10 Billion Clothing, Footwear Products Joining The Internet Of Things

Just about anything that can be worn is about to become part of the Internet of Things.

In a major deal just announced, a minimum of 10 billion apparel and footwear products for some of the world’s largest fashion and performance brands are going to be created with unique digital identities built in.

Packaging and labeling giant Avery Dennison inked a deal with Evrythng, the IoT platform company backed by Samsung and Cisco, to add special tagging on products that consumers can interact with via smartphone.

This essentially means that products will be born digital right at the manufacturing process.

The product tagging could be by serialized QR codes, RFID chips or NFC tag, depending on the product type, Andy Hobsbawm, co-founder and chief marketing officer of Evrythng, told me yesterday.

“Hardware, software and real-time data connects with digital identity in the platform,” Hobsbawm said.­­ “This creates a digital capability in a product that can drive consumer interaction.”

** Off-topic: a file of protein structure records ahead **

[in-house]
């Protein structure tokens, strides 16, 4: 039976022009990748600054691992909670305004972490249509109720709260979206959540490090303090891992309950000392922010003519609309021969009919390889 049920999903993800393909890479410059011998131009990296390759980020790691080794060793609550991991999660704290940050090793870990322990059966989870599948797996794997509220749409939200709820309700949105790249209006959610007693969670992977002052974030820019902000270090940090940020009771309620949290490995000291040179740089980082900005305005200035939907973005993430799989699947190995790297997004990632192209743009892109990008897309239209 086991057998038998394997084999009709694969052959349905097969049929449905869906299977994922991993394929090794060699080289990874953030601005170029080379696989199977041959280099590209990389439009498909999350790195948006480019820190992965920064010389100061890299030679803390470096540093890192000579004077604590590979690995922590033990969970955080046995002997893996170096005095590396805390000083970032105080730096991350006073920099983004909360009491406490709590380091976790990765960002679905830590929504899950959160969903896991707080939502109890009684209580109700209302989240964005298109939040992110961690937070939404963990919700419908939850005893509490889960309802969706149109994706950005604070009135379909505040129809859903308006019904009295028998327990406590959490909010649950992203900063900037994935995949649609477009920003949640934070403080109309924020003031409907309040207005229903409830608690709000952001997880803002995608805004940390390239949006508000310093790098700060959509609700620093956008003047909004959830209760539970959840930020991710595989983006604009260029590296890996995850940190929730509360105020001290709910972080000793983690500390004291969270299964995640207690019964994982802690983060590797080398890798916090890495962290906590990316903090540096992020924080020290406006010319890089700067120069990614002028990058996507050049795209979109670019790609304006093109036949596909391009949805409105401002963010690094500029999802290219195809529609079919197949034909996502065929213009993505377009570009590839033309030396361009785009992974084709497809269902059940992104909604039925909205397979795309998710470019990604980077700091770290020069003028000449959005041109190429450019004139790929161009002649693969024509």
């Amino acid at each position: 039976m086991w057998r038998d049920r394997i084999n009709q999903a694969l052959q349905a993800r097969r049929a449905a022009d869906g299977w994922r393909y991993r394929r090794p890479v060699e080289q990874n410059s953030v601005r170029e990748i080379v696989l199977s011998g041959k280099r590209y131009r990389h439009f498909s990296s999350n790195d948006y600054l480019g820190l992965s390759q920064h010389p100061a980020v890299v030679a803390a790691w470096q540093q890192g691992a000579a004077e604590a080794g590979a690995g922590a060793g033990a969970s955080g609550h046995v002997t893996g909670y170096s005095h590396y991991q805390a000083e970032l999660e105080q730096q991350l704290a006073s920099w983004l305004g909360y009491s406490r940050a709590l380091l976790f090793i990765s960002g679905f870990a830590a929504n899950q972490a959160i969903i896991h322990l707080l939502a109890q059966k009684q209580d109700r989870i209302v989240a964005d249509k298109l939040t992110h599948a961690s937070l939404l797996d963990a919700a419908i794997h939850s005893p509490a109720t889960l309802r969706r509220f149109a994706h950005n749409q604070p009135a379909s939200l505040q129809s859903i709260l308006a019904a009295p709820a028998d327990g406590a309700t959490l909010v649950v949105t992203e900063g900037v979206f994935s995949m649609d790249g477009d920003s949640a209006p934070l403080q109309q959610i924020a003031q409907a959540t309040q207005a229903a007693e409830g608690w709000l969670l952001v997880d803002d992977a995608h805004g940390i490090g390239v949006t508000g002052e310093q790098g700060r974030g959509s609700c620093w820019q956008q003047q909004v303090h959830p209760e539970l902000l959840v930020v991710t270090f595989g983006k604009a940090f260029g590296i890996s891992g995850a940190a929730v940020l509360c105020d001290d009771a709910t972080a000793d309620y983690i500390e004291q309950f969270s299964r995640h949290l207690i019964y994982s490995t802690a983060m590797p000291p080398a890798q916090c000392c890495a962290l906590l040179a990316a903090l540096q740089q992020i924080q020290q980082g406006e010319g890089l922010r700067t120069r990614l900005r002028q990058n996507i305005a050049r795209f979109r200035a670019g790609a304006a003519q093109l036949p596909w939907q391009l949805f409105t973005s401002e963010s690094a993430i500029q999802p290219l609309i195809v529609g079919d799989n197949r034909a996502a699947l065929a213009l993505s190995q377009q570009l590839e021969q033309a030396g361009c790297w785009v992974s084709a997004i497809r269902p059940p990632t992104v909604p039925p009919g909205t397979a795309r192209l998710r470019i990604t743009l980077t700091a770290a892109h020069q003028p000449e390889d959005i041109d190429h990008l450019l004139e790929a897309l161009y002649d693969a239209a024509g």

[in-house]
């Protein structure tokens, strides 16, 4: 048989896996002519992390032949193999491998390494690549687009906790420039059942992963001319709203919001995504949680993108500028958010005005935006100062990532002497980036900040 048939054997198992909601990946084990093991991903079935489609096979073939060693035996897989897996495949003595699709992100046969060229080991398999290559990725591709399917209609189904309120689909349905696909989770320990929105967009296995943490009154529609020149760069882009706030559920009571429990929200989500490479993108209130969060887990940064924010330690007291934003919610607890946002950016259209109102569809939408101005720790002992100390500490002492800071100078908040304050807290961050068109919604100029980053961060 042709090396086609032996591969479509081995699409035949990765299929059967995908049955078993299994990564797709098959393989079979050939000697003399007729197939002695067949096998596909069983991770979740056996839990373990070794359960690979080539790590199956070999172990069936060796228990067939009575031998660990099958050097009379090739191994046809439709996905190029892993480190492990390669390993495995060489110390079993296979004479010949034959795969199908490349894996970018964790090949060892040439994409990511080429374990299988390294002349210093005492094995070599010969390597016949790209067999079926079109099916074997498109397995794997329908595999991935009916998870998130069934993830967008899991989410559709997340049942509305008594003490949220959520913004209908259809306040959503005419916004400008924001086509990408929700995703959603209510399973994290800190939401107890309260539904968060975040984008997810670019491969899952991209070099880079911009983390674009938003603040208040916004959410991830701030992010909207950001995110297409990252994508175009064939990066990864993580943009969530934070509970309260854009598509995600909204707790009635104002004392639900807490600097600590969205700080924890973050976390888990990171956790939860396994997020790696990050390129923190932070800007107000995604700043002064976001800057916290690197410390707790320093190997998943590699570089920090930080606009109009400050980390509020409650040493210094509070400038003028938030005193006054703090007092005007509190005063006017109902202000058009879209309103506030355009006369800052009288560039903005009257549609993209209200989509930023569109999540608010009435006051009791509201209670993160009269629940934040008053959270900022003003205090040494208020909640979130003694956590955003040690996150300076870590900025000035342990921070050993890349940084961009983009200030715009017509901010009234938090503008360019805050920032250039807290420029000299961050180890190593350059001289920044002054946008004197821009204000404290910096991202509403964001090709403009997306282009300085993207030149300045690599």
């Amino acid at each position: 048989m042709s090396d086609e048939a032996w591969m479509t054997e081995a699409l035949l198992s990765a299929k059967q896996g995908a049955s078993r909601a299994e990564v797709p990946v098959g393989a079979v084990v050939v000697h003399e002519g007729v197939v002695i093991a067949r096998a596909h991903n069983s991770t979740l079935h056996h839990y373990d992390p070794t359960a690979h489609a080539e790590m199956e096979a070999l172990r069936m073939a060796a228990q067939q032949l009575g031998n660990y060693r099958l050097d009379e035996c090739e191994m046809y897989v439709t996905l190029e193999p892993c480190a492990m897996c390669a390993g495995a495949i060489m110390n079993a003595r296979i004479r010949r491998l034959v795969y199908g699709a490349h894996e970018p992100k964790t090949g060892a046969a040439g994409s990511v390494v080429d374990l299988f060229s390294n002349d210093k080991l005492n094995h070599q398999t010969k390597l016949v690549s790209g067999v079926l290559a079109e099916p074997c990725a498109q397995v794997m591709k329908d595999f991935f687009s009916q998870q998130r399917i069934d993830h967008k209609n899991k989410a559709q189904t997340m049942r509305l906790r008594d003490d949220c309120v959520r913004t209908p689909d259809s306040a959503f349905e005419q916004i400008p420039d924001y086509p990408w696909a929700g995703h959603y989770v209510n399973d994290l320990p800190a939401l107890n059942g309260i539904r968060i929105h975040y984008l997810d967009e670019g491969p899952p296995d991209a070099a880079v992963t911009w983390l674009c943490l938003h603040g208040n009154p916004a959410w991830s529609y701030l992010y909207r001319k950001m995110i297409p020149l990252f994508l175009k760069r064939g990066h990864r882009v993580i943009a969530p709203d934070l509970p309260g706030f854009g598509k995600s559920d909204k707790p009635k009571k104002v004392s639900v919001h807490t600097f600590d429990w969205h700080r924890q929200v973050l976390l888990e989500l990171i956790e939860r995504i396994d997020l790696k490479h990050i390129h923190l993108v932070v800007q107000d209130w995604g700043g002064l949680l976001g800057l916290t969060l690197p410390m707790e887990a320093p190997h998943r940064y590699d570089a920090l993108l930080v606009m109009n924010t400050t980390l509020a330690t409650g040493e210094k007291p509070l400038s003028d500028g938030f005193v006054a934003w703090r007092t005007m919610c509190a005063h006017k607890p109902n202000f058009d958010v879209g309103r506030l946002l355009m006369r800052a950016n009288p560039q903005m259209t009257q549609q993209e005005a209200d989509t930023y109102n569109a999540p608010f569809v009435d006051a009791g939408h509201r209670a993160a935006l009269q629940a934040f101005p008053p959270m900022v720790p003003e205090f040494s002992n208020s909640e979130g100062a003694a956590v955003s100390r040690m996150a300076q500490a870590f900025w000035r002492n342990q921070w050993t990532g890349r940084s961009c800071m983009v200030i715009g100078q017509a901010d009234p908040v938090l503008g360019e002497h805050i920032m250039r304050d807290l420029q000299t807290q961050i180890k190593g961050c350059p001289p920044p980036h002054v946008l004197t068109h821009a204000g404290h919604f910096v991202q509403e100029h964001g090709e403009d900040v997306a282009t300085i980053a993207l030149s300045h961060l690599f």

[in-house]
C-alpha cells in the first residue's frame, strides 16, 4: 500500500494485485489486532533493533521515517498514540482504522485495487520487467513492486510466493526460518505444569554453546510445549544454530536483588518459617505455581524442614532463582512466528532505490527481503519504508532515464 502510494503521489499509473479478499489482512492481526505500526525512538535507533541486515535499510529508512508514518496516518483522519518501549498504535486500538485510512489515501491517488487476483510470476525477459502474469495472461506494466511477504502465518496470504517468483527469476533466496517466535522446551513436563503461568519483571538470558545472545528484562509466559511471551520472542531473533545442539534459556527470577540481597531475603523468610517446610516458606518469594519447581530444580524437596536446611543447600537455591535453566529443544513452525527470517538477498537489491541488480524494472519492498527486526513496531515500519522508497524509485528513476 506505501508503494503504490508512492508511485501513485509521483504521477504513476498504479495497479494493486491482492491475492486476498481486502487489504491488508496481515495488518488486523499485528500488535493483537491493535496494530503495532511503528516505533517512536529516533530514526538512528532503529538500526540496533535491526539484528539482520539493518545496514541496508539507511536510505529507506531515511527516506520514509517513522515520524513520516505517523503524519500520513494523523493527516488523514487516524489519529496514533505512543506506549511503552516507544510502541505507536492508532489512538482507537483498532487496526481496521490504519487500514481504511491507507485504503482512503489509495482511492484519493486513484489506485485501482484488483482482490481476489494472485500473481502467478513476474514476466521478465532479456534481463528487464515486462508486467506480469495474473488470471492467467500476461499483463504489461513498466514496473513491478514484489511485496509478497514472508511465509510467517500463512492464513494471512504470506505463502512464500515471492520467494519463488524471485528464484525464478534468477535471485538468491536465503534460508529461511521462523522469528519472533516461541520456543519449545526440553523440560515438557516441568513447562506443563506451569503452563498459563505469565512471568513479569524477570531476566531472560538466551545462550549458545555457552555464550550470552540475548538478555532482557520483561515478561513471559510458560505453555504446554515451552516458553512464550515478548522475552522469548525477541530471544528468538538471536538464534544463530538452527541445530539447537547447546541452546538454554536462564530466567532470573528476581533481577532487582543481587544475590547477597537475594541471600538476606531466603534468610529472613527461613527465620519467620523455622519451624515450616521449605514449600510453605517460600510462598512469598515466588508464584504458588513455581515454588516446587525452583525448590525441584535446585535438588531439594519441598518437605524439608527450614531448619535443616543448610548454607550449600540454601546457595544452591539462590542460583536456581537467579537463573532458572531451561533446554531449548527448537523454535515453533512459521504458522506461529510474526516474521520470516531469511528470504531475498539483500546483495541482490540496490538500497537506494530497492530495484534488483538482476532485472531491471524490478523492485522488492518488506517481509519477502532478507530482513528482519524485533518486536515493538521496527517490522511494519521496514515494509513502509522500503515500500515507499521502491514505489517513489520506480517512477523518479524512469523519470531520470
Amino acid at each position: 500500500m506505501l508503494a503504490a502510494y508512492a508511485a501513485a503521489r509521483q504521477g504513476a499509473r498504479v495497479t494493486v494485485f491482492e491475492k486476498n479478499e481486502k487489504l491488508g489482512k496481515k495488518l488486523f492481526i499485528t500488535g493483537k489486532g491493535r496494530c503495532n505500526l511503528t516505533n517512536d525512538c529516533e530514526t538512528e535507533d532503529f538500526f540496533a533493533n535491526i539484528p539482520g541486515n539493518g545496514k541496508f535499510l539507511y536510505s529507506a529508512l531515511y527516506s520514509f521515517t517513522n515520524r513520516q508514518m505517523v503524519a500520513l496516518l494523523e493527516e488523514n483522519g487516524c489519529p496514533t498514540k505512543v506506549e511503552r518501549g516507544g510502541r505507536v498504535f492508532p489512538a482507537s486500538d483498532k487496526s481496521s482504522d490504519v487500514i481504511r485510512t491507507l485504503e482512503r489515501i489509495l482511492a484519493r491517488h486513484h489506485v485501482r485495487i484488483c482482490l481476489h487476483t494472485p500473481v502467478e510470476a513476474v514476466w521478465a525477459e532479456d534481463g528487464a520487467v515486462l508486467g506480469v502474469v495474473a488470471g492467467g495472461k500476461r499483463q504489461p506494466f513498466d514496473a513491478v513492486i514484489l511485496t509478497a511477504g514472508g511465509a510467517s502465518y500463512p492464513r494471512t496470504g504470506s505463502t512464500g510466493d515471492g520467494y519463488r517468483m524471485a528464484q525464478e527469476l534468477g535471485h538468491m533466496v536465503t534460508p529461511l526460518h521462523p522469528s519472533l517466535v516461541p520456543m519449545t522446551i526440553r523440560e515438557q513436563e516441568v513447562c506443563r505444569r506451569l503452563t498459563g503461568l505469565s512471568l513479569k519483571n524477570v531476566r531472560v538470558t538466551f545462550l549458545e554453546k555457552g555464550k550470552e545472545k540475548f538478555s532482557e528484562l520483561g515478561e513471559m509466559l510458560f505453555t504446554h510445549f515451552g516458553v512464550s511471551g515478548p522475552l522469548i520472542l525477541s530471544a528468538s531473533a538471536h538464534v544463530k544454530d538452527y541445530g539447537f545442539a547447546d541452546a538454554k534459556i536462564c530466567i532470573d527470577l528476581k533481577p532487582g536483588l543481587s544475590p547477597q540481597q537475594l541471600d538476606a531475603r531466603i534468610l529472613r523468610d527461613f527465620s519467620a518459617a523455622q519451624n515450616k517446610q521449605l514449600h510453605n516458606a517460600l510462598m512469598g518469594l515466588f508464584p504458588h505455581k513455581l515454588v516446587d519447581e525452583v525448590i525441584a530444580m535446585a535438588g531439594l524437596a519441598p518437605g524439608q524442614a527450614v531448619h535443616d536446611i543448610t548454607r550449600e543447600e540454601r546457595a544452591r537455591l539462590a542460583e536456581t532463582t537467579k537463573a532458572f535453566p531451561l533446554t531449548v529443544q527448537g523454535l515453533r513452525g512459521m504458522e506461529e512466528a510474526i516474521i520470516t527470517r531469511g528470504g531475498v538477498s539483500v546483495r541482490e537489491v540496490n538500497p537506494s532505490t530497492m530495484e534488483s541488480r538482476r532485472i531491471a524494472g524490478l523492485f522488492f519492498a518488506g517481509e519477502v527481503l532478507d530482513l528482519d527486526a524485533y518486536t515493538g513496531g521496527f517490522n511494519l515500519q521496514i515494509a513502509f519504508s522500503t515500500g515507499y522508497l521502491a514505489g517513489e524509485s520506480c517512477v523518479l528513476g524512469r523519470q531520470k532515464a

The idea is that a consumer could tap or scan a product and instantly receive information, such as the product history, where it came from or how it was made. For example, a consumer could ask a product a question, such as ‘Where did you come from?’

Marketers also could link digital identities to loyalty reward programs, product reordering capabilities along with original purchase information.

A running shoe could tell when it’s nearing its end and clothing could offer personalized styling suggestions or health and fitness content based on the product and past purchases.

For the label or tag to provide information, the consumer would have to take the first action, such as scanning or tapping the product with their phone.

“All good marketing should be permission based,” said Hobsbawm. 

Of course, a consumer could totally ignore the added value provided by digital tagging.

“The number one barrier of brands is how to get individual codes on products that correlate to digital identity,” Hobsbawm said. 

Those brands now will have at least 10 billion attempts to do just that.


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